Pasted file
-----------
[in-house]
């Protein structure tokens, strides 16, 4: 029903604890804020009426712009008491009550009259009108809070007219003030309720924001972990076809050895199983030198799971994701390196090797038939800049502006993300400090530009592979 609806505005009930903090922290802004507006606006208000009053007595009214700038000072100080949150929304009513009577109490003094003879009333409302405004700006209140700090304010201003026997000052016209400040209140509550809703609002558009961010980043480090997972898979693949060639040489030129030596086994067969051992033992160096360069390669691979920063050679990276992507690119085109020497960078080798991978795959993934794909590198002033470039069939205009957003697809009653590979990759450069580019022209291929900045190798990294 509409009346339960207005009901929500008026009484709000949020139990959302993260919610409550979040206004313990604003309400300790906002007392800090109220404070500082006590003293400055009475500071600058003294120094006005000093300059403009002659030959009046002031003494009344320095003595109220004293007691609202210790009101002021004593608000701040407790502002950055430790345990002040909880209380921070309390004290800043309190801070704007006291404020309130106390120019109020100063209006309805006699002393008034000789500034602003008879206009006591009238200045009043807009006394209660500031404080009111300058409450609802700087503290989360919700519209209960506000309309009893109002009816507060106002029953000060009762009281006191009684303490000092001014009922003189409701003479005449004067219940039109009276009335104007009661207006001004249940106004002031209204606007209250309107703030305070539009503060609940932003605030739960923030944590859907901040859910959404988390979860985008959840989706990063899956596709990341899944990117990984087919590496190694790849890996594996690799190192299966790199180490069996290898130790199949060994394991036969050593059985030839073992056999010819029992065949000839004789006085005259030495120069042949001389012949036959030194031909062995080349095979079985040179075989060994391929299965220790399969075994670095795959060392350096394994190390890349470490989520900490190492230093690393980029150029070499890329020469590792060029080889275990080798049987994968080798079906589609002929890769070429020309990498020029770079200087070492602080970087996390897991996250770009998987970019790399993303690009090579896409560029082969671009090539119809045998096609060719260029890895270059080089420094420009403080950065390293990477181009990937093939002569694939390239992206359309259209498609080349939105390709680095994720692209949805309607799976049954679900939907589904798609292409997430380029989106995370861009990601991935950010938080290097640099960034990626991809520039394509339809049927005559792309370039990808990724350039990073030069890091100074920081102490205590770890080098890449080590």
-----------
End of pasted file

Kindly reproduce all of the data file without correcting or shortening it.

[in-house]
């Protein structure tokens, strides 16, 4: 029903604890804020009426712009008491009550009259009108809070007219003030309720924001972990076809050895199983030198799971994701390196090797038939800049502006993300400090530009592979 609806505005009930903090922290802004507006606006208000009053007595009214700038000072100080949150929304009513009577109490003094003879009333409302405004700006209140700090304010201003026997000052016209400040209140509550809703609002558009961010980043480090997972898979693949060639040489030129030596086994067969051992033992160096360069390669691979920063050679990276992507690119085109020497960078080798991978795959993934794909590198002033470039069939205009957003697809009653590979990759450069580019022209291929900045190798990294 509409009346339960207005009901929500008026009484709000949020139990959302993260919610409550979040206004313990604003309400300790906002007392800090109220404070500082006590003293400055009475500071600058003294120094006005000093300059403009002659030959009046002031003494009344320095003595109220004293007691609202210790009101002021004593608000701040407790502002950055430790345990002040909880209380921070309390004290800043309190801070704007006291404020309130106390120019109020100063209006309805006699002393008034000789500034602003008879206009006591009238200045009043807009006394209660500031404080009111300058409450609802700087503290989360919700519209209960506000309309009893109002009816507060106002029953000060009762009281006191009684303490000092001014009922003189409701003479005449004067219940039109009276009335104007009661207006001004249940106004002031209204606007209250309107703030305070539009503060609940932003605030739960923030944590859907901040859910959404988390979860985008959840989706990063899956596709990341899944990117990984087919590496190694790849890996594996690799190192299966790199180490069996290898130790199949060994394991036969050593059985030839073992056999010819029992065949000839004789006085005259030495120069042949001389012949036959030194031909062995080349095979079985040179075989060994391929299965220790399969075994670095795959060392350096394994190390890349470490989520900490190492230093690393980029150029070499890329020469590792060029080889275990080798049987994968080798079906589609002929890769070429020309990498020029770079200087070492602080970087996390897991996250770009998987970019790399993303690009090579896409560029082969671009090539119809045998096609060719260029890895270059080089420094420009403080950065390293990477181009990937093939002569694939390239992206359309259209498609080349939105390709680095994720692209949805309607799976049954679900939907589904798609292409997430380029989106995370861009990601991935950010938080290097640099960034990626991809520039394509339809049927005559792309370039990808990724350039990073030069890091100074920081102490205590770890080098890449080590």